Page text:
Wet weather ahead in much of West

Associated Press/NASA-JPL This image provided by NASA shows La Ni a continuing to strengthen in the Pacific Ocean, as shown in the latest data of sea surface heights from the NASA/European Ocean Surface Topography Mission/Jason-2 satellite. Higher (warmer) than normal sea surface heights are indicated by yellows and reds, while lower (cooler) than normal sea surface heights are depicted in blues and purples. Green indicates normal conditions.

La Niña pattern means cooler temps, more rain


Capital Press

Atmospheric conditions that promised a wet winter for the Pacific Northwest and California have intensified in the past few months, weather experts say.

Officials from the U.S. Climate Prediction Center and elsewhere have said since June that a La Niña weather pattern was settling in, meaning cooler temperatures and higher-than-normal precipitation in northern areas.

What looked like mild conditions a few months ago are becoming "a borderline strong event," said Mike Halpert, the climate center's deputy director in Camp Springs, Md.

"We do see this lasting through the winter," Halpert said. "It certainly will impact temperatures and precipitation throughout good parts of the U.S. for a good part of the winter."

Unlike El Niño's strong southern storms, La Niña occurs when unusually cool equatorial temperatures push storm systems north.

Last winter, strong El Niño conditions combined with an unusually long period of arctic oscillation to hammer much of the country with inclement weather, bringing a persistent parade of rain clouds that broke precipitation records in some areas of the West.

With the transition to La Niña came a wet spring and cool summer that have hampered crop development in much of the West. The mild conditions have caused a later-than-normal harvest for numerous commodities, including almonds, walnuts, prunes, grapes, silage corn, tomatoes and rice.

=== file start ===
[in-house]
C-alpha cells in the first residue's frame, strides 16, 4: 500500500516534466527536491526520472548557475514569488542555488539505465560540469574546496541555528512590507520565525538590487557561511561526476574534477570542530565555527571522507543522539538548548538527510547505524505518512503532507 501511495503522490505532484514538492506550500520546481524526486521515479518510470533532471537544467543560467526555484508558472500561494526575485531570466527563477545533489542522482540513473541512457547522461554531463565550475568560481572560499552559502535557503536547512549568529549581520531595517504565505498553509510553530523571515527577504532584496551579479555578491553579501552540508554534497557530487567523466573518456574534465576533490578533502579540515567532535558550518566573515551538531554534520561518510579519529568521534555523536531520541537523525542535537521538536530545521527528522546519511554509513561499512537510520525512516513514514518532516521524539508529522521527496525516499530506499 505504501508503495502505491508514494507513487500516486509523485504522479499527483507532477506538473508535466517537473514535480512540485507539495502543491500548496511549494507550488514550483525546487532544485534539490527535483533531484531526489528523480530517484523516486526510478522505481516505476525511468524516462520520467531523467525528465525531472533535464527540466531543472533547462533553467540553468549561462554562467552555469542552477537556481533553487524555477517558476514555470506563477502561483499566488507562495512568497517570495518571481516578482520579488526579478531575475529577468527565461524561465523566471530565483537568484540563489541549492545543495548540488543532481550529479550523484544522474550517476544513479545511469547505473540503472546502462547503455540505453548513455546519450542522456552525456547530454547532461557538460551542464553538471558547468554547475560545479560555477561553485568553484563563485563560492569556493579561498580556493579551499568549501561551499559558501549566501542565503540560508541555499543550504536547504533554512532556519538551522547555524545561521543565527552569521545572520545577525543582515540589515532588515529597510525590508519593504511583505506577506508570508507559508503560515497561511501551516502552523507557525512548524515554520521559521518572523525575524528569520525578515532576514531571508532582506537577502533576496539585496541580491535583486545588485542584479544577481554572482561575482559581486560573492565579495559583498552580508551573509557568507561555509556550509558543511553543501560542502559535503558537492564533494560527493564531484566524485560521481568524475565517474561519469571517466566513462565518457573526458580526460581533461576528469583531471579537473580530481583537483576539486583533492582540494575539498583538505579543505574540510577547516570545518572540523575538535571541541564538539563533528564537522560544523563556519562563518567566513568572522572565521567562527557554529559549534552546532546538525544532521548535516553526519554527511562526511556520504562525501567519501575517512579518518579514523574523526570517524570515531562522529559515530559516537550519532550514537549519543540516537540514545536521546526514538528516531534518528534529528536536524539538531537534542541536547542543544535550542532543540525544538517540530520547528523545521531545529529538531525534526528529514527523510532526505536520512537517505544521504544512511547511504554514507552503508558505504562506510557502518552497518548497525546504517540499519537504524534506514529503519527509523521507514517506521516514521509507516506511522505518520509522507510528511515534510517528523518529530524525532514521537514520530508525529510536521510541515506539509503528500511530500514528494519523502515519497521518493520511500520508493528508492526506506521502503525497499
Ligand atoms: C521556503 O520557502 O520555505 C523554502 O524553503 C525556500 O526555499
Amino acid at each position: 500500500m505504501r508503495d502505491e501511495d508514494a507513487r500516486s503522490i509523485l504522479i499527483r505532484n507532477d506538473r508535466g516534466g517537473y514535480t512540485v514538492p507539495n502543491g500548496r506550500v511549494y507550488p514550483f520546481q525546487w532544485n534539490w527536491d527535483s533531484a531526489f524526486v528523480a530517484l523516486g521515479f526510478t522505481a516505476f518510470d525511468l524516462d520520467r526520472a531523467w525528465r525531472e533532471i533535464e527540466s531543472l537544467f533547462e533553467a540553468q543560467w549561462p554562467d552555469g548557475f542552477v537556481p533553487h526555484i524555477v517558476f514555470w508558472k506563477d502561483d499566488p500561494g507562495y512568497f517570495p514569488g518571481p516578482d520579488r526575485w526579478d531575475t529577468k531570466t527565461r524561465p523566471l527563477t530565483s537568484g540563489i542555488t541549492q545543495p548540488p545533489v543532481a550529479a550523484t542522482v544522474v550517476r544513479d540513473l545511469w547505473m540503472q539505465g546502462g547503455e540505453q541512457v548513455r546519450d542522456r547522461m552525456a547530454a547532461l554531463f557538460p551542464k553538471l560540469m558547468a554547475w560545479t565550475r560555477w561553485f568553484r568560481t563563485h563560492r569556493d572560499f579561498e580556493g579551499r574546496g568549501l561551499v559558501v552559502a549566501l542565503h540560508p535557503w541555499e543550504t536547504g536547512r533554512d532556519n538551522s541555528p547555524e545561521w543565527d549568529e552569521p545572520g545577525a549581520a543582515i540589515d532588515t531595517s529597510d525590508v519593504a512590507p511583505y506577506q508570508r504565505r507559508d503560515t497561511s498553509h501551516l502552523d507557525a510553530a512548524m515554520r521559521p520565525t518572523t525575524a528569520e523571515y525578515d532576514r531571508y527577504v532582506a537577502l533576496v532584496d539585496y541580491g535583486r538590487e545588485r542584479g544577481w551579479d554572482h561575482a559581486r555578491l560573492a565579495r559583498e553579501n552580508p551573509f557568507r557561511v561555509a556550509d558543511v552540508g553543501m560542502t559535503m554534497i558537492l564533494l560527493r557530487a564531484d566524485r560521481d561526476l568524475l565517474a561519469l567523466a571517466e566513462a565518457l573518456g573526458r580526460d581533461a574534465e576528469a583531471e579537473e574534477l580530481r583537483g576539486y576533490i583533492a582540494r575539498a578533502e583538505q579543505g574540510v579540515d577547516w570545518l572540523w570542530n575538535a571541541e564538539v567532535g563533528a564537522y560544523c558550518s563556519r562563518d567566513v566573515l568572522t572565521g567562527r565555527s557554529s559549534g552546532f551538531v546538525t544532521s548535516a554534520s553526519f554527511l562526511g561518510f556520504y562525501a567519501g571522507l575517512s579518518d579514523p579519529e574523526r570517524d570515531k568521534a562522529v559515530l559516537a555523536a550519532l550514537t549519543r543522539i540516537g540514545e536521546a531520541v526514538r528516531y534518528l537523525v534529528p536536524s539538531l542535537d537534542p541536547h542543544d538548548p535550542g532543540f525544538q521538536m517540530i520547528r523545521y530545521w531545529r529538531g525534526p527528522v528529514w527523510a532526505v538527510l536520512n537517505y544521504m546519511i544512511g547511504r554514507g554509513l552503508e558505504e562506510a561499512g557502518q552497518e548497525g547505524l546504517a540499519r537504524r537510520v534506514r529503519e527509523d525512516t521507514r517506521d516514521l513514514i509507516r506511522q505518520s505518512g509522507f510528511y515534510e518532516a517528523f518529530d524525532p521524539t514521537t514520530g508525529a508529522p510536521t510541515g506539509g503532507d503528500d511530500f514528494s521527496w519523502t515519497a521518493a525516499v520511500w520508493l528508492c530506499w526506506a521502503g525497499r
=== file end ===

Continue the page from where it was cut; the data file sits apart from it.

Several showers in the last couple of weeks have further hampered the almond harvest in California, as some growers have had to wait for their fields and their nuts to dry.

And California apple growers are seeing a lighter crop this fall because of a freeze that occurred in late May, said Ann Wofford, executive director of the Apple Hill Growers Association in Camino, Calif.

"It's going to be a lighter crop than years that there isn't snow right before Memorial Day. That's the kiss of death right there," she said. "Apples ripen at different times -- anywhere from mid-August through mid-November. So what you lose sometimes are the earlier ripening apples. When people say there are no apples, there are. They're just coming along."

The past year's abundance of rain and snow pushed much of California and the West out of a prolonged drought, according to the U.S. Drought Monitor.

With La Niña, a persistent trough has remained over the Northwest for much of the summer, bringing below-average sea surface temperatures along the West Coast, Halpert said.

"It's something you expect to see during the winter but not necessarily the summer," he said of the low-pressure system.

The climate center's three-month outlook predicts cooler-than-normal temperatures along the coast and at least an even chance of cooler temperatures inland.

As for precipitation, the outlook projects above-normal rain and snow throughout the Pacific Northwest and Northern California over the next three months, and well above normal precipitation along the coasts of Washington and northern Oregon.

The southern half of California and much of the southern United States will be drier than normal, according to the climate center.


U.S. Climate Prediction Center: http:// www.cpc.ncep.noaa.gov/

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